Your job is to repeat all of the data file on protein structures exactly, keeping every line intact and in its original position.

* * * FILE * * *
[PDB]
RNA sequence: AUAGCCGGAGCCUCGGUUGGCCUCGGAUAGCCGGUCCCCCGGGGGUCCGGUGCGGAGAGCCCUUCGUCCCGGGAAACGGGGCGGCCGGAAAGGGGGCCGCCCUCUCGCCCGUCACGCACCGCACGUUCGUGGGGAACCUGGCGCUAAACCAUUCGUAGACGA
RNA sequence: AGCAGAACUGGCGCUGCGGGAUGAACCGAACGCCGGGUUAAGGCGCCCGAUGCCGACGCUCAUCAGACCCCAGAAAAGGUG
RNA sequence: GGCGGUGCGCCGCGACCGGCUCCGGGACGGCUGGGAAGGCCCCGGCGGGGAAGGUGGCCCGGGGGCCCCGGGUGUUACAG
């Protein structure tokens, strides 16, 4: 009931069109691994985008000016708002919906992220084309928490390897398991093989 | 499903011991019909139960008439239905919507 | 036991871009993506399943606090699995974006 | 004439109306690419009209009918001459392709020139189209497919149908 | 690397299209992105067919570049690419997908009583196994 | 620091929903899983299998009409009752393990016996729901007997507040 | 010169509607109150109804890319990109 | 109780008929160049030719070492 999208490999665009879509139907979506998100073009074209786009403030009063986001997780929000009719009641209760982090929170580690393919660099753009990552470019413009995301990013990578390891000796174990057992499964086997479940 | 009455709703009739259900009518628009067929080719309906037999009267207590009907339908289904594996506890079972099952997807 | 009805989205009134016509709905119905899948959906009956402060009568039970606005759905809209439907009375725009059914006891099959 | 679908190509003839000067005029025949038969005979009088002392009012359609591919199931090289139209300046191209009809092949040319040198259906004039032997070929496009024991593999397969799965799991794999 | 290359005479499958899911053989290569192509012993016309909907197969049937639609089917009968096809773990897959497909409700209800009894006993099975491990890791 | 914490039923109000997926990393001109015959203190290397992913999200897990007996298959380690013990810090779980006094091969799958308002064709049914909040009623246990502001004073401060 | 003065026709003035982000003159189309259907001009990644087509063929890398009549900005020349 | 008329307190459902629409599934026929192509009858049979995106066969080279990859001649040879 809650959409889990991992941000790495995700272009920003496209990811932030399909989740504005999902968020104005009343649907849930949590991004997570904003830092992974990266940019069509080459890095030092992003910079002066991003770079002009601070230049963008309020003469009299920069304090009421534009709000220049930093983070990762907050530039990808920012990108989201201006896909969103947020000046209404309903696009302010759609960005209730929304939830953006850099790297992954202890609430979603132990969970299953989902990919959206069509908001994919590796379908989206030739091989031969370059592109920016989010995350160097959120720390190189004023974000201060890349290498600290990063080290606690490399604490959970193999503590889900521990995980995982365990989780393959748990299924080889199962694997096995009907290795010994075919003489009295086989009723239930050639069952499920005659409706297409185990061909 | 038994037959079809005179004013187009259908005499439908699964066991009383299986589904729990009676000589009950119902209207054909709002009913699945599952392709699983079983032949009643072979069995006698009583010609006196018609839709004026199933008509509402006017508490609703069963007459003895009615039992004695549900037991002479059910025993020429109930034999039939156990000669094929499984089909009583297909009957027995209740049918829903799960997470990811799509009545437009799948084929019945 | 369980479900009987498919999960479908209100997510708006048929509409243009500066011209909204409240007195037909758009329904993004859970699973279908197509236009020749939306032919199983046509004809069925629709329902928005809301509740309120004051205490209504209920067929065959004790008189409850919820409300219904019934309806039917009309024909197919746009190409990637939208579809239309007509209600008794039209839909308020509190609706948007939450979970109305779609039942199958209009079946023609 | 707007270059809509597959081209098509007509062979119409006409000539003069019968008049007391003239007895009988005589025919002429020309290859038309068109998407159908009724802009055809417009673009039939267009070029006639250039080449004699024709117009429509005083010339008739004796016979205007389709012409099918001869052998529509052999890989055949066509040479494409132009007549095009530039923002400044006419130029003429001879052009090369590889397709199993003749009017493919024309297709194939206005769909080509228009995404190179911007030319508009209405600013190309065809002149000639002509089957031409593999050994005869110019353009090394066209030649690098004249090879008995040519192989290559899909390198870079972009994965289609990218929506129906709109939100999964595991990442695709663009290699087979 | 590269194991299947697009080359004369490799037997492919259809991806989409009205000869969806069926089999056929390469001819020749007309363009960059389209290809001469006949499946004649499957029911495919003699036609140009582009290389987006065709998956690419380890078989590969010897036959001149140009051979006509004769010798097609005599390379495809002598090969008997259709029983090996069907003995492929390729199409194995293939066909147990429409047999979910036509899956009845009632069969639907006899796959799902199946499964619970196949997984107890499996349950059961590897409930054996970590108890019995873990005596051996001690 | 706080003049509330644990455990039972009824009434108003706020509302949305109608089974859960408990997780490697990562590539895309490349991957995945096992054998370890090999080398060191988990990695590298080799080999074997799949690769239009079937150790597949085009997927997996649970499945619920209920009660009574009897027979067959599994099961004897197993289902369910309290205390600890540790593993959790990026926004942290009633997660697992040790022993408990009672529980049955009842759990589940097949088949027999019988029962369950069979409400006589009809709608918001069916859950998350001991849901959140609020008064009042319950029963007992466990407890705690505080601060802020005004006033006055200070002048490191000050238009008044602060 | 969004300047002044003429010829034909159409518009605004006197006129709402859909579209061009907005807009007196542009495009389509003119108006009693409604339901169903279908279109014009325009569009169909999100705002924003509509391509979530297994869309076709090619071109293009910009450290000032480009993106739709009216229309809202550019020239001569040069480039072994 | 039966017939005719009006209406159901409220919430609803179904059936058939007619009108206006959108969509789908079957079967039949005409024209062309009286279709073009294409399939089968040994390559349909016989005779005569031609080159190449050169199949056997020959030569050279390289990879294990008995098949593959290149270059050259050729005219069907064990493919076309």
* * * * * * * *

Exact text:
[PDB]
RNA sequence: AUAGCCGGAGCCUCGGUUGGCCUCGGAUAGCCGGUCCCCCGGGGGUCCGGUGCGGAGAGCCCUUCGUCCCGGGAAACGGGGCGGCCGGAAAGGGGGCCGCCCUCUCGCCCGUCACGCACCGCACGUUCGUGGGGAACCUGGCGCUAAACCAUUCGUAGACGA
RNA sequence: AGCAGAACUGGCGCUGCGGGAUGAACCGAACGCCGGGUUAAGGCGCCCGAUGCCGACGCUCAUCAGACCCCAGAAAAGGUG
RNA sequence: GGCGGUGCGCCGCGACCGGCUCCGGGACGGCUGGGAAGGCCCCGGCGGGGAAGGUGGCCCGGGGGCCCCGGGUGUUACAG
């Protein structure tokens, strides 16, 4: 009931069109691994985008000016708002919906992220084309928490390897398991093989 | 499903011991019909139960008439239905919507 | 036991871009993506399943606090699995974006 | 004439109306690419009209009918001459392709020139189209497919149908 | 690397299209992105067919570049690419997908009583196994 | 620091929903899983299998009409009752393990016996729901007997507040 | 010169509607109150109804890319990109 | 109780008929160049030719070492 999208490999665009879509139907979506998100073009074209786009403030009063986001997780929000009719009641209760982090929170580690393919660099753009990552470019413009995301990013990578390891000796174990057992499964086997479940 | 009455709703009739259900009518628009067929080719309906037999009267207590009907339908289904594996506890079972099952997807 | 009805989205009134016509709905119905899948959906009956402060009568039970606005759905809209439907009375725009059914006891099959 | 679908190509003839000067005029025949038969005979009088002392009012359609591919199931090289139209300046191209009809092949040319040198259906004039032997070929496009024991593999397969799965799991794999 | 290359005479499958899911053989290569192509012993016309909907197969049937639609089917009968096809773990897959497909409700209800009894006993099975491990890791 | 914490039923109000997926990393001109015959203190290397992913999200897990007996298959380690013990810090779980006094091969799958308002064709049914909040009623246990502001004073401060 | 003065026709003035982000003159189309259907001009990644087509063929890398009549900005020349 | 008329307190459902629409599934026929192509009858049979995106066969080279990859001649040879 809650959409889990991992941000790495995700272009920003496209990811932030399909989740504005999902968020104005009343649907849930949590991004997570904003830092992974990266940019069509080459890095030092992003910079002066991003770079002009601070230049963008309020003469009299920069304090009421534009709000220049930093983070990762907050530039990808920012990108989201201006896909969103947020000046209404309903696009302010759609960005209730929304939830953006850099790297992954202890609430979603132990969970299953989902990919959206069509908001994919590796379908989206030739091989031969370059592109920016989010995350160097959120720390190189004023974000201060890349290498600290990063080290606690490399604490959970193999503590889900521990995980995982365990989780393959748990299924080889199962694997096995009907290795010994075919003489009295086989009723239930050639069952499920005659409706297409185990061909 | 038994037959079809005179004013187009259908005499439908699964066991009383299986589904729990009676000589009950119902209207054909709002009913699945599952392709699983079983032949009643072979069995006698009583010609006196018609839709004026199933008509509402006017508490609703069963007459003895009615039992004695549900037991002479059910025993020429109930034999039939156990000669094929499984089909009583297909009957027995209740049918829903799960997470990811799509009545437009799948084929019945 | 369980479900009987498919999960479908209100997510708006048929509409243009500066011209909204409240007195037909758009329904993004859970699973279908197509236009020749939306032919199983046509004809069925629709329902928005809301509740309120004051205490209504209920067929065959004790008189409850919820409300219904019934309806039917009309024909197919746009190409990637939208579809239309007509209600008794039209839909308020509190609706948007939450979970109305779609039942199958209009079946023609 | 707007270059809509597959081209098509007509062979119409006409000539003069019968008049007391003239007895009988005589025919002429020309290859038309068109998407159908009724802009055809417009673009039939267009070029006639250039080449004699024709117009429509005083010339008739004796016979205007389709012409099918001869052998529509052999890989055949066509040479494409132009007549095009530039923002400044006419130029003429001879052009090369590889397709199993003749009017493919024309297709194939206005769909080509228009995404190179911007030319508009209405600013190309065809002149000639002509089957031409593999050994005869110019353009090394066209030649690098004249090879008995040519192989290559899909390198870079972009994965289609990218929506129906709109939100999964595991990442695709663009290699087979 | 590269194991299947697009080359004369490799037997492919259809991806989409009205000869969806069926089999056929390469001819020749007309363009960059389209290809001469006949499946004649499957029911495919003699036609140009582009290389987006065709998956690419380890078989590969010897036959001149140009051979006509004769010798097609005599390379495809002598090969008997259709029983090996069907003995492929390729199409194995293939066909147990429409047999979910036509899956009845009632069969639907006899796959799902199946499964619970196949997984107890499996349950059961590897409930054996970590108890019995873990005596051996001690 | 706080003049509330644990455990039972009824009434108003706020509302949305109608089974859960408990997780490697990562590539895309490349991957995945096992054998370890090999080398060191988990990695590298080799080999074997799949690769239009079937150790597949085009997927997996649970499945619920209920009660009574009897027979067959599994099961004897197993289902369910309290205390600890540790593993959790990026926004942290009633997660697992040790022993408990009672529980049955009842759990589940097949088949027999019988029962369950069979409400006589009809709608918001069916859950998350001991849901959140609020008064009042319950029963007992466990407890705690505080601060802020005004006033006055200070002048490191000050238009008044602060 | 969004300047002044003429010829034909159409518009605004006197006129709402859909579209061009907005807009007196542009495009389509003119108006009693409604339901169903279908279109014009325009569009169909999100705002924003509509391509979530297994869309076709090619071109293009910009450290000032480009993106739709009216229309809202550019020239001569040069480039072994 | 039966017939005719009006209406159901409220919430609803179904059936058939007619009108206006959108969509789908079957079967039949005409024209062309009286279709073009294409399939089968040994390559349909016989005779005569031609080159190449050169199949056997020959030569050279390289990879294990008995098949593959290149270059050259050729005219069907064990493919076309």